According to Anderson, the four truths probably entered the Sutta Pitaka from the Vinaya, the rules for monastic order.[48][note 30] They were first added to enlightenment-stories which contain the Four Jhanas, replacing terms for “liberating insight”.[50][note 31] From there they were added to the biographical stories of the Buddha:[52][note 32]

K.R. Norman concluded that the earliest version of the sutta did not contain the word “noble”, but was added later.[54]

I can attest that every word uttered by Lord Buddha (Buddho Bhagva) are derived from the ‘four noble truths’ (cattari ariyasaccani) proclaimed by the Lord Buddha.

I am sure that Carol Sanderson has read through the ‘final redactions of the various canons’ in Pali, Sanskrit, Chinese, Japanese, Vietnamese, and Cambodian canons. She doesn’t seem to know that different Buddhist traditions are based on interpretations of the ‘four noble truths’.

Stephen Batchelor says ‘the Dhammacakkappavattana Sutta contains incongruities’.Can he point out the incongruities? Batchelor’s statement is false.

K. R. Norman: The word “noble” certainly did not appear in the earliest version of the Sutta; it is an English word. “noble” is a laughable translation of the word ‘ariya’. The contextual meaning of the word is something like: the four axioms on which the ‘Dhamma of the Lord’ is founded. Oxford Dictionary does not contain the term ‘noble truth’; most probably, because ‘truth is one’.

By the way Dhammacakkappavattana Sutta is a name given by whoever committed Lord’s advice given to Bhikkhus of the group of five into the written form. Incidentally Dhammacakka is not dhamma-wheel or wheel of truth.

I am a person who has the highest respect for the Lord Buddha which I express in the following manner ‘namo tassa bhagavato arahato sammasambuddhassa’.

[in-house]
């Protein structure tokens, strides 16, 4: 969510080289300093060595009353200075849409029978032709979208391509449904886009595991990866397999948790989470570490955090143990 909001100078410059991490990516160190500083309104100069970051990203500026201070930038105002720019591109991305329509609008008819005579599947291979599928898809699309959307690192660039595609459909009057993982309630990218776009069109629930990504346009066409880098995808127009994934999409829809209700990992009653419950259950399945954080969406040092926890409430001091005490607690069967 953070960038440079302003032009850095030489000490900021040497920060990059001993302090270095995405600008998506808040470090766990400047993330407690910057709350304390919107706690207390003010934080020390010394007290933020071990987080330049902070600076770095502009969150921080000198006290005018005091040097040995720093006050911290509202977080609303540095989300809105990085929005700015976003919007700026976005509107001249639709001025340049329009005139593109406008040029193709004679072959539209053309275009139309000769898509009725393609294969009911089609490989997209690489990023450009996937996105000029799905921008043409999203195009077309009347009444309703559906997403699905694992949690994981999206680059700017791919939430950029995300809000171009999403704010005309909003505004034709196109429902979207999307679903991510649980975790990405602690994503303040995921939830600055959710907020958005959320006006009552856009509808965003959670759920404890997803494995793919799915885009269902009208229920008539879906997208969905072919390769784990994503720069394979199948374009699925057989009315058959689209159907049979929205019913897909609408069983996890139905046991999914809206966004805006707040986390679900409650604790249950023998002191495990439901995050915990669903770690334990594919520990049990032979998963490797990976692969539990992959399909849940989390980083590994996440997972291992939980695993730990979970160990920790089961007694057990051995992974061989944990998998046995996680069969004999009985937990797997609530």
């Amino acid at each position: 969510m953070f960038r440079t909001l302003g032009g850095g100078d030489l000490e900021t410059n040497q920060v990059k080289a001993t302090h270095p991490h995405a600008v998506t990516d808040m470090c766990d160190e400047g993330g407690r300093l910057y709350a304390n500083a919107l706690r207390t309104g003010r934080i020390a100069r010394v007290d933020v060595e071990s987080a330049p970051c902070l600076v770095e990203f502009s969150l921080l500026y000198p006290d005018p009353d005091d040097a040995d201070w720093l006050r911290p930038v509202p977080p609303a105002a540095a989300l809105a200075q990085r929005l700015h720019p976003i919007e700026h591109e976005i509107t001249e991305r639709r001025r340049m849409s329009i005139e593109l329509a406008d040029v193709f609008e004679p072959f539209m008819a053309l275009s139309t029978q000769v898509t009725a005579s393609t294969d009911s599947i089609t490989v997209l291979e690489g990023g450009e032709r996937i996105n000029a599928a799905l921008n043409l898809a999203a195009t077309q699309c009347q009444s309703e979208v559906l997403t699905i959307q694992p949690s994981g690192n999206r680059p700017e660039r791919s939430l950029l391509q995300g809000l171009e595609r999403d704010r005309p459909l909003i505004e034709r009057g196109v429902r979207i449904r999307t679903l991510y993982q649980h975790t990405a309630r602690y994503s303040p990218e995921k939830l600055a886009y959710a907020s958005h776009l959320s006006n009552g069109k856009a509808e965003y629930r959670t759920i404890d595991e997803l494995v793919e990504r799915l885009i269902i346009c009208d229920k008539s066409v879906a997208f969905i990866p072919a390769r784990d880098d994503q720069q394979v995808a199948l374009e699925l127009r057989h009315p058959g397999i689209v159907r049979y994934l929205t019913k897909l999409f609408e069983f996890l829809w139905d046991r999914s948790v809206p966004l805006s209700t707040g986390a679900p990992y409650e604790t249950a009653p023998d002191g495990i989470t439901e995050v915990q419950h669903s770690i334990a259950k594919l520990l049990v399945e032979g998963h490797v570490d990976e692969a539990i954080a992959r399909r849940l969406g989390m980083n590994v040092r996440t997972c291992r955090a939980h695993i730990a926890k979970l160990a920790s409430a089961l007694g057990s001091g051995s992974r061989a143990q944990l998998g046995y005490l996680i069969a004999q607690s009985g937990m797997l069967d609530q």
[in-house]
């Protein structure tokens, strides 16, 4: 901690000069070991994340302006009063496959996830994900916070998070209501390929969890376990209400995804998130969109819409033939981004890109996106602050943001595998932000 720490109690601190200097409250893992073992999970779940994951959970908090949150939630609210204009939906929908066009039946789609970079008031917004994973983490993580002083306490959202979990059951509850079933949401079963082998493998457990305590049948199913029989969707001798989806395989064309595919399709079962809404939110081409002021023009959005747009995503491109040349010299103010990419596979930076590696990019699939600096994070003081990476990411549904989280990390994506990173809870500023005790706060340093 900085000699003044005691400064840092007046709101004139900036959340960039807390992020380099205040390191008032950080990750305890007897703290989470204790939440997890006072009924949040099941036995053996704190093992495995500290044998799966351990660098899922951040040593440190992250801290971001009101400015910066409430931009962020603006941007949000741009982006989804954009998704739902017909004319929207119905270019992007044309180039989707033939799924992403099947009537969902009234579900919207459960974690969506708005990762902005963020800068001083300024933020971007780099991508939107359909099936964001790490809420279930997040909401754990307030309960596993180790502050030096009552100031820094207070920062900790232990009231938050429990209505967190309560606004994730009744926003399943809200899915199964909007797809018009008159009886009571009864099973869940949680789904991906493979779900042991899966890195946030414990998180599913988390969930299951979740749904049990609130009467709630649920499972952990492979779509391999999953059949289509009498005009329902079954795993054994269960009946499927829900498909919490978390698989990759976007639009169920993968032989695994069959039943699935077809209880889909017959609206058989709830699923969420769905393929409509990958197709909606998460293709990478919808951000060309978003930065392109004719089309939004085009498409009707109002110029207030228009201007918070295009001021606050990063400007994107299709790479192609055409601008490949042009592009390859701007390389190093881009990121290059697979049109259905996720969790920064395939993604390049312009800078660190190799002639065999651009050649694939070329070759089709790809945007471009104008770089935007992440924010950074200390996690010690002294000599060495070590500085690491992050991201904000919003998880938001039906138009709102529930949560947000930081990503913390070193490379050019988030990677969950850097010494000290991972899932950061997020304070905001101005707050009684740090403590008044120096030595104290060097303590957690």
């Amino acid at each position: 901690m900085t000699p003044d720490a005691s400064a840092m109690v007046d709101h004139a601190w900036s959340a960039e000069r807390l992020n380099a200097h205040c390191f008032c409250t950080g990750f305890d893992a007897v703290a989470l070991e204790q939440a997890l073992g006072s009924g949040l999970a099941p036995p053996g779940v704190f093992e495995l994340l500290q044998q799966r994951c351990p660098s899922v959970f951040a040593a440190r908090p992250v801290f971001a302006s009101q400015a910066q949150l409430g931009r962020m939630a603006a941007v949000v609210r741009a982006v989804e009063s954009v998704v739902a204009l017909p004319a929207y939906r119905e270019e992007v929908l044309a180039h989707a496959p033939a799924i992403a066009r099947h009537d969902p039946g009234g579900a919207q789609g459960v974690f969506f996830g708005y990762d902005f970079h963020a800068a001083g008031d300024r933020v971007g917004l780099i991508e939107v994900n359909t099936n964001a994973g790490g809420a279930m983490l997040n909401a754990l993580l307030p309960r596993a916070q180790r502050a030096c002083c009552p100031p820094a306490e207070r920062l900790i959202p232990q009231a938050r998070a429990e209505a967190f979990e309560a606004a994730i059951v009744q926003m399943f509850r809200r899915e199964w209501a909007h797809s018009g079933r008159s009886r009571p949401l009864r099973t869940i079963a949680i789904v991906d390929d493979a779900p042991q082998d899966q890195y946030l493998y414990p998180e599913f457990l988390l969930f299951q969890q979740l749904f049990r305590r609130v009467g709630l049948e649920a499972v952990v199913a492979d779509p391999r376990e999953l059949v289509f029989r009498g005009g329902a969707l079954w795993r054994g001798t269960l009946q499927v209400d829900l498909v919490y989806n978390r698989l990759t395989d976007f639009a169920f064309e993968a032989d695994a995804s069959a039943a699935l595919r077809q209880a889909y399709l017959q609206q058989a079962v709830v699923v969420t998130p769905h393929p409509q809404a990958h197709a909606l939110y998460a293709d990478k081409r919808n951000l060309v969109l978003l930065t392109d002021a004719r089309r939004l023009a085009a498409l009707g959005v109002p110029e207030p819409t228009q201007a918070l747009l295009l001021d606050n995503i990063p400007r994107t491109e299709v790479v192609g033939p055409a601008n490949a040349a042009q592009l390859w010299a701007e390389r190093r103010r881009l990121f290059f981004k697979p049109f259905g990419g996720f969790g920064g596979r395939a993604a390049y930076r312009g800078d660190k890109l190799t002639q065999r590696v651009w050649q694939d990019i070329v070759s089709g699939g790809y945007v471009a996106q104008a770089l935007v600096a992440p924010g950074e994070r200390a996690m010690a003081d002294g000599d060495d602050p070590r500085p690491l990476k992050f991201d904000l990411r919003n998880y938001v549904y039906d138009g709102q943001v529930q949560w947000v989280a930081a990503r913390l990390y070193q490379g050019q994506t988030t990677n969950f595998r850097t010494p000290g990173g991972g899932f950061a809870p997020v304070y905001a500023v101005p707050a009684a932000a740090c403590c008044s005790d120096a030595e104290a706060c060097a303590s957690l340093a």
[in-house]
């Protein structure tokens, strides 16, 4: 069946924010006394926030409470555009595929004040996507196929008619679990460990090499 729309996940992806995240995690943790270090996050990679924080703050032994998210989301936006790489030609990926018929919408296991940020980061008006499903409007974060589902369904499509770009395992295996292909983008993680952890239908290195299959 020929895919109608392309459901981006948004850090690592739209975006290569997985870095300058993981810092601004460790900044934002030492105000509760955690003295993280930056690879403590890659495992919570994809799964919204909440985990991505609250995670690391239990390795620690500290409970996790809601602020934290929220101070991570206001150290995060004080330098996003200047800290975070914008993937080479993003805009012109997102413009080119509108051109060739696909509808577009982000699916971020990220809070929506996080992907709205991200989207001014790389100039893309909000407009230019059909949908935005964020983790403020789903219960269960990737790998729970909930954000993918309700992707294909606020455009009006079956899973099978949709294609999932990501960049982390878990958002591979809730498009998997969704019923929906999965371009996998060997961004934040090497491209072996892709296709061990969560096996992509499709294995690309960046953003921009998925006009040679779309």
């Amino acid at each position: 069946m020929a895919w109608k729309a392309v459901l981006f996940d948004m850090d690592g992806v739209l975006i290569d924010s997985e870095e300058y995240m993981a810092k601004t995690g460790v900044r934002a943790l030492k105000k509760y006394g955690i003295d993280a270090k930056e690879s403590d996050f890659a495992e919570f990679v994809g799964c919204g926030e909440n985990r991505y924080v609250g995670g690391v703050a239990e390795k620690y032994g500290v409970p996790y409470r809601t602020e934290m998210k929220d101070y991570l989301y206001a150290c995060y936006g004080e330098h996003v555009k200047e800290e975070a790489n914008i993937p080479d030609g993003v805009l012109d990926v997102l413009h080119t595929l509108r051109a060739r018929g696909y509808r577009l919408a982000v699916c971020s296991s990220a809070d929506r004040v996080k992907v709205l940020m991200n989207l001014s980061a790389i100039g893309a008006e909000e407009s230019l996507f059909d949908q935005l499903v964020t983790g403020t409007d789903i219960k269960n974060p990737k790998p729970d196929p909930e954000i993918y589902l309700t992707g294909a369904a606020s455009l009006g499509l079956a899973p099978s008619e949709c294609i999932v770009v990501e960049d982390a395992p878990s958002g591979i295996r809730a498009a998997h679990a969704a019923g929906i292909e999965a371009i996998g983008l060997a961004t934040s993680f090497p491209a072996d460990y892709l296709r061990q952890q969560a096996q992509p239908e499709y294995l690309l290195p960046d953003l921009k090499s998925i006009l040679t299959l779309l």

Shaun Bartone 2016-05-26

Buddhist ethics is based on “moral psychology” or a neuroscience of morality: Jay L. Garfield: “Ask Not What Buddhism Can Do For Cognitive Neuroscience. . . ” p. 28. “6. Buddhism and Moral Psychology: A Real Contribution”

Oghiator ,Florence Etuwe 2016-11-27

Thanks for your article.But if Buddhist ethics are not ethics, then what are they? I believe that Buddhism has some traditions and customs, which are embedded in their ethics. Do you believe they have their traditions and customs? Also,what about the Buddha’s teachings?

David Chapman 2016-11-27
If Buddhist ethics are not ethics, then what are they?

I answer that in “Ethics is advertising.”

Buddhism has some traditions and customs, which are embedded in their ethics.

See “Traditional Buddhism has no ethical system” and “Buddhist morality is Medieval.”

What about the Buddha’s teachings?

We don’t know what he taught, or even if he existed at all. There’s no historical records. If the earliest available texts (which date from hundreds of years after he is supposed to have died) reflect his teaching accurately, then he had little to say about morality, and what he did say was crude and useless for modern people.

Waldo 2018-08-13

You have no understanding of karma theory and fail to understand how Buddhist ethics is informed by its metaphysics. The Wheel of Life is a simple example of presenting a metaphysics which informs refraining from the three poisons. It’s people like you when the Buddha meant that the degeneration of his teachings will come from within by people who think they understand his teachings. It’s unfortunate how the internet gives a platform for windbags like you in the form of useless and indeed harmful blogs like this.

Uilium Lowbrow 2018-10-15

…and ETHICS means?

Obviously a certain interpretation or definition is meant and now I am curious as to how it is meant. Is this some kinda postmodern Buddhist angle on the it? I dunno, I’m just a poor puthajana , dying every second and gradually drifting away through the distraction of material wealth and I don’t want to waste time.

So it would be fortunate if there was a concise document of the specific
teachings, interpretations & methods that are being taught here.
We are all dying and it seems to me that we could all get to practical skilled knowledge faster if we had a succinct approach to both teaching and learning with q&w later for oversight perhaps.